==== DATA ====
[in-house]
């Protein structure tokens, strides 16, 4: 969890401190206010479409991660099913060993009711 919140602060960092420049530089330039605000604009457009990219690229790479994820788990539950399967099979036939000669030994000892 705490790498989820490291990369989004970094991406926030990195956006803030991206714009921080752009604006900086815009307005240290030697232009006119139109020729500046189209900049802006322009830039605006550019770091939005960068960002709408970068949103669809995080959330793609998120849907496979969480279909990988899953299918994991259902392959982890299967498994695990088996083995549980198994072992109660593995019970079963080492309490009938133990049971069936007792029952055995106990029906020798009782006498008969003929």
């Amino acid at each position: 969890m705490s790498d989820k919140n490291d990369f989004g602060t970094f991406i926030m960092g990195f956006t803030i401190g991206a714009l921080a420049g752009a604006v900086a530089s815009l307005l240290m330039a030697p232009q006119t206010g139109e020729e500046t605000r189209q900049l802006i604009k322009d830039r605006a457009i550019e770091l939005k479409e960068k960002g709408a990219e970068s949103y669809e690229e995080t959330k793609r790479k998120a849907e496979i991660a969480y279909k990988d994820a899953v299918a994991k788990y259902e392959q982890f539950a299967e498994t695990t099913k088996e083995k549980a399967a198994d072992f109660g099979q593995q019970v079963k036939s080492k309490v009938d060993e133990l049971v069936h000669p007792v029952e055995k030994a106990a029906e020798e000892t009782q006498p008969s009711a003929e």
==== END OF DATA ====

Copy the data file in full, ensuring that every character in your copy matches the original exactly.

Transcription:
[in-house]
């Protein structure tokens, strides 16, 4: 969890401190206010479409991660099913060993009711 919140602060960092420049530089330039605000604009457009990219690229790479994820788990539950399967099979036939000669030994000892 705490790498989820490291990369989004970094991406926030990195956006803030991206714009921080752009604006900086815009307005240290030697232009006119139109020729500046189209900049802006322009830039605006550019770091939005960068960002709408970068949103669809995080959330793609998120849907496979969480279909990988899953299918994991259902392959982890299967498994695990088996083995549980198994072992109660593995019970079963080492309490009938133990049971069936007792029952055995106990029906020798009782006498008969003929």
């Amino acid at each position: 969890m705490s790498d989820k919140n490291d990369f989004g602060t970094f991406i926030m960092g990195f956006t803030i401190g991206a714009l921080a420049g752009a604006v900086a530089s815009l307005l240290m330039a030697p232009q006119t206010g139109e020729e500046t605000r189209q900049l802006i604009k322009d830039r605006a457009i550019e770091l939005k479409e960068k960002g709408a990219e970068s949103y669809e690229e995080t959330k793609r790479k998120a849907e496979i991660a969480y279909k990988d994820a899953v299918a994991k788990y259902e392959q982890f539950a299967e498994t695990t099913k088996e083995k549980a399967a198994d072992f109660g099979q593995q019970v079963k036939s080492k309490v009938d060993e133990l049971v069936h000669p007792v029952e055995k030994a106990a029906e020798e000892t009782q006498p008969s009711a003929e």